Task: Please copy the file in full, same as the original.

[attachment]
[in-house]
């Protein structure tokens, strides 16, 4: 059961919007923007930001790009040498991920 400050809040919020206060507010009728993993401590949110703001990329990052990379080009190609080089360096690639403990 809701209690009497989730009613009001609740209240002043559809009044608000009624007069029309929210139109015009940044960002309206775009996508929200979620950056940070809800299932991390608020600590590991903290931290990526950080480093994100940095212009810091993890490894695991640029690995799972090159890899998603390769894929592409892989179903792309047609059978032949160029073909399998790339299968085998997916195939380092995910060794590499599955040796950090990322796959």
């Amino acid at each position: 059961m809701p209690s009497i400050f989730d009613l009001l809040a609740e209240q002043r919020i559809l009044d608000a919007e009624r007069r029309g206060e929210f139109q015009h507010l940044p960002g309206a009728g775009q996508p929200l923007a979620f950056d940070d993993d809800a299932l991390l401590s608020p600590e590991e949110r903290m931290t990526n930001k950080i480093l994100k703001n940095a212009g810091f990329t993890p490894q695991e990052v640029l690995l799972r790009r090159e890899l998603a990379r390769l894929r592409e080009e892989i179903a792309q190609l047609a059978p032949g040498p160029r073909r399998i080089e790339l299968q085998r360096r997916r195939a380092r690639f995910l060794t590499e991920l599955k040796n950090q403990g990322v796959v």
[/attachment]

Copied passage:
[in-house]
């Protein structure tokens, strides 16, 4: 059961919007923007930001790009040498991920 400050809040919020206060507010009728993993401590949110703001990329990052990379080009190609080089360096690639403990 809701209690009497989730009613009001609740209240002043559809009044608000009624007069029309929210139109015009940044960002309206775009996508929200979620950056940070809800299932991390608020600590590991903290931290990526950080480093994100940095212009810091993890490894695991640029690995799972090159890899998603390769894929592409892989179903792309047609059978032949160029073909399998790339299968085998997916195939380092995910060794590499599955040796950090990322796959």
């Amino acid at each position: 059961m809701p209690s009497i400050f989730d009613l009001l809040a609740e209240q002043r919020i559809l009044d608000a919007e009624r007069r029309g206060e929210f139109q015009h507010l940044p960002g309206a009728g775009q996508p929200l923007a979620f950056d940070d993993d809800a299932l991390l401590s608020p600590e590991e949110r903290m931290t990526n930001k950080i480093l994100k703001n940095a212009g810091f990329t993890p490894q695991e990052v640029l690995l799972r790009r090159e890899l998603a990379r390769l894929r592409e080009e892989i179903a792309q190609l047609a059978p032949g040498p160029r073909r399998i080089e790339l299968q085998r360096r997916r195939a380092r690639f995910l060794t590499e991920l599955k040796n950090q403990g990322v796959v």